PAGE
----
1. Mike S December 31, 2014 at 4:49 am #

    New “method” worked – it was just the way we had her in the blanket as well as getting her jaw open; a gentle push on the hinge will open the mouth. She took both the ES-Clear and Pred. fine.

    Hmm…not sure the oil trick would work for our cat with the tumeric and pepper.

    It does seem like she has “recovered” from her bad day as she seems a bit more ‘normal’. I hear you on taking it one day at a time. I’m hoping that within a week the ES-Clear will be in her system and she’ll start to notice a difference (if it takes that long to notice a difference – maybe it’s a little more imediate – ?).

    Yeah, it’s a bit scarry – I never know what I’ll come home to after work (I’m usually the first one home). It’s always been Aggie right at the door waiting for me and she still does that here and there otherwise she’s snoozing in the living room with the other two cats.

    • Susan Miller December 31, 2014 at 8:46 am #

      Good, it sounds like your creative approach worked! I think the ES takes maybe a week or so to “kick in,” at least it seemed so for Xerox. He tolerated it very well, and I never saw him vomit it back up.(he had a few “loose stools” but not anything scary and I know when toxins are flushed from the body this will happen…)

      Last week, my sister asked “Why don’t you just put Xerox down?? Because you will have to do it sooner or later.”
      I explained, “Because he isn’t having bad days…he isn’t vomiting, he doesn’t have diarrhea, he is eating and drinking water and acting “like a cat.” And, if or when he starts having “bad days” or just appears miserable, then I will make that decision. He’s not crying, he is not lashing out or being aggressive,or isolating, etc.”

      Today, I noticed “a possible set back” as I didn’t get Xerox dosed last evening with the pred or the ES. By the time I remembered, he was under the bed (normal spot) and I didn’t feel like dragging him out and dosing him. This morning, he wasn’t 1st to the wet food, and ran off to my office making several loud cat calls. He was also drooling. I got him to “his place and bowl” and he did eat some food (I think part of the issue was that “alpha” cat has bullied the others away from their food, and perhaps this distressed Xerox.)

      I am worried that the pred. may be causing issues like “low blood sugar” and whatever else is a side effect. I sure would hate for the pred to cause more issues that make him uncomfortable. I think his dose is too high (5ml twice a day for a 14# cat.) It is “supposed” to help with pain and inflammation also. I will research and see if I can lessen the dose a tad and still be effective.

      Just awhile ago, I noticed that Xerox’s ears are very “hot” to the touch, and very hot compared to the other 5 cats ears. My guess, is that he has a possible secondary infection (which I think is possible with pred as it knocks out their immune system ) He seems “out of sorts” a tad and just went into “his sick bay crate.” Since I don’t want to attempt taking his temp…haven’t done it on a cat, don’t want to try…and the vet will charge me $47 and give me an Rx. Soooo..I have some Orbax left over from another cat illness and I may start him on that soon. (Previously, when we got this lymphoma Dx, he didn’t eat, his organ functions were ok, but WBW slighlty elevated, indicating an infection from an area where the lymphoma is..or so it was “guessed by the vet.” )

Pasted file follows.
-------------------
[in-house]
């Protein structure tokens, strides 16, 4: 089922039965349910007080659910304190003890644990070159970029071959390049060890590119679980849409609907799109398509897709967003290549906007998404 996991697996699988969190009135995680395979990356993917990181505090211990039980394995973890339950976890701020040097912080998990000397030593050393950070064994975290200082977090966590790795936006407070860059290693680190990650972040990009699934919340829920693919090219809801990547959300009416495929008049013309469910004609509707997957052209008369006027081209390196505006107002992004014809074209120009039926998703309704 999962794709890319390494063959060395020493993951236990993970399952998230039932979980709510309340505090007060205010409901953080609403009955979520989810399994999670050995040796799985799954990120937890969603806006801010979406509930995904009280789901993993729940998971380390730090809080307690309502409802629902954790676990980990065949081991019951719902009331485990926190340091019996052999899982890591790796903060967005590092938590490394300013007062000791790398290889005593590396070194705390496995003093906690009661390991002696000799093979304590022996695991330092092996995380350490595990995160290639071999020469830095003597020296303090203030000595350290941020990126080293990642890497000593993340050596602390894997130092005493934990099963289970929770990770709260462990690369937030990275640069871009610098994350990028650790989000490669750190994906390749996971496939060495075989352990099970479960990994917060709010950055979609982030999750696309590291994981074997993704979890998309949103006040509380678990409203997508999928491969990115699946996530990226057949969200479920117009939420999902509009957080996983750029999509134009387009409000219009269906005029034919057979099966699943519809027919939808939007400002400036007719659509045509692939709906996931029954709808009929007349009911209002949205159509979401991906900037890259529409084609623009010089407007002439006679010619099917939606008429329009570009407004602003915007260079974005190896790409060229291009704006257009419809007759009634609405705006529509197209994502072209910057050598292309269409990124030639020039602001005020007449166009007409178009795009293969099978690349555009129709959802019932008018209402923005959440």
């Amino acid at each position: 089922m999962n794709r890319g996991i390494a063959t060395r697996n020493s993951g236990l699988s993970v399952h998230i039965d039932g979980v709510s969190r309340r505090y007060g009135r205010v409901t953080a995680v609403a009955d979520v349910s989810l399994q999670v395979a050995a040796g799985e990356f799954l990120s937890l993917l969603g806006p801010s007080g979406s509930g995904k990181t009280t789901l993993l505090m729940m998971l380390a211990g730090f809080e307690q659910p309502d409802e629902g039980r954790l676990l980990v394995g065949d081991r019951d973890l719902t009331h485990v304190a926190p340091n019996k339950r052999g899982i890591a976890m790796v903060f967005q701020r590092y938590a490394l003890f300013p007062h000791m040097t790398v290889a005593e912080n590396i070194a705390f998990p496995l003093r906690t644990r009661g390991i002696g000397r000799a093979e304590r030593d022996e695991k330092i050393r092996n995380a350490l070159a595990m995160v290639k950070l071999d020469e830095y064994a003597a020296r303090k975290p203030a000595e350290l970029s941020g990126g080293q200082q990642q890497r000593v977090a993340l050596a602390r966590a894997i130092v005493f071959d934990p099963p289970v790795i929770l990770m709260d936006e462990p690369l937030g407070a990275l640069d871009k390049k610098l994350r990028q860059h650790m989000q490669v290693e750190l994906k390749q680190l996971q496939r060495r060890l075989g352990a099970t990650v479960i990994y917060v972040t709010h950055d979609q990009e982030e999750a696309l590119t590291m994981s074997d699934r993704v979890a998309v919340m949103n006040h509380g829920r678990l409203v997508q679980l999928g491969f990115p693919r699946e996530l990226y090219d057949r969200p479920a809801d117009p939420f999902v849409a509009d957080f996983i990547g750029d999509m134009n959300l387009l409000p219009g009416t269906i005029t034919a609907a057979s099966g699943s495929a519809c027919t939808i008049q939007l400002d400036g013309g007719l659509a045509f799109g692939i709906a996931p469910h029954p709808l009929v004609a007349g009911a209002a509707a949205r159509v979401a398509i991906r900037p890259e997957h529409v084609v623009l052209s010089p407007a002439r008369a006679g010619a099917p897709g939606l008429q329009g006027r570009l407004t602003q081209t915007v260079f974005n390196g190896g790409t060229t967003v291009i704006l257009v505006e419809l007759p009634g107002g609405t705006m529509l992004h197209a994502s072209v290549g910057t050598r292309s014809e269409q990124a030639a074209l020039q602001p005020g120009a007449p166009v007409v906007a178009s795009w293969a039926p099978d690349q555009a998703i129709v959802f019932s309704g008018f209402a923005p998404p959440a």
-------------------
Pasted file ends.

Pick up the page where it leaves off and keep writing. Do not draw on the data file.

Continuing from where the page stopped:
I found a website where a vet actually answered some peoples questions, it is pathwithpaws.com There is specific mention of using Artemisinin for cats/dogs. Veggie Nut used this product with success. It has to be dosed on a rotation also. It can be given with pred. So far, I have had Xerox on the ES for 3-4 weeks, so maybe a new rotation is needed.
      It seems that Artemisinin is ok with pred, but other supplements have to be stopped. It seems that the vet, has actual experience using holistic treatments on cats and dogs and has good info. that she actually shares.

      As this point, anything I can read and gather information just helps.

      What a way to ring in the New Year……

  2. Mike S December 31, 2014 at 9:34 am #

    Boy, hopefuly just an off day possibkly due to the missed doses. Sounds like maybe an infection with the “hot” ears.

    If I understand you correctly, it sounds like Xerox is getting 10ml of pred. a day?? I’m not a vet, and I don’t know the details of the Dx, but that seems exceedingly high (??). Aggie is down to about 6# and the dosage prescribed is 1ml, once a day. Unless, of course, my cat is just not being prescribed enough pred.

    I think I may have stumbled across the site you mention – sounds somewhat familiar.

    As long as there is no Sx of pain, suffering, high level difficulty beathing, etc. and the cat is acting like a ‘normal’ cat presenting more or less (due to the illness) his/her usual behaviour patterns, I agree – I wouldn’t even consider ‘putting them down’.

    • Susan Miller December 31, 2014 at 10:04 am #

      Yes, Xerox is on 10ml/day..It does seem excessive. The cancer vet is the one who prescribed this dosage. When I wouldn’t “allow” needle aspiration or a biopsy (why add more agony to a sick cat) and told them I would NOT do Chemo….they couldn’t get rid of me fast enough, b/c this is an emotional issue and you have to have a level head and hold onto your wallet.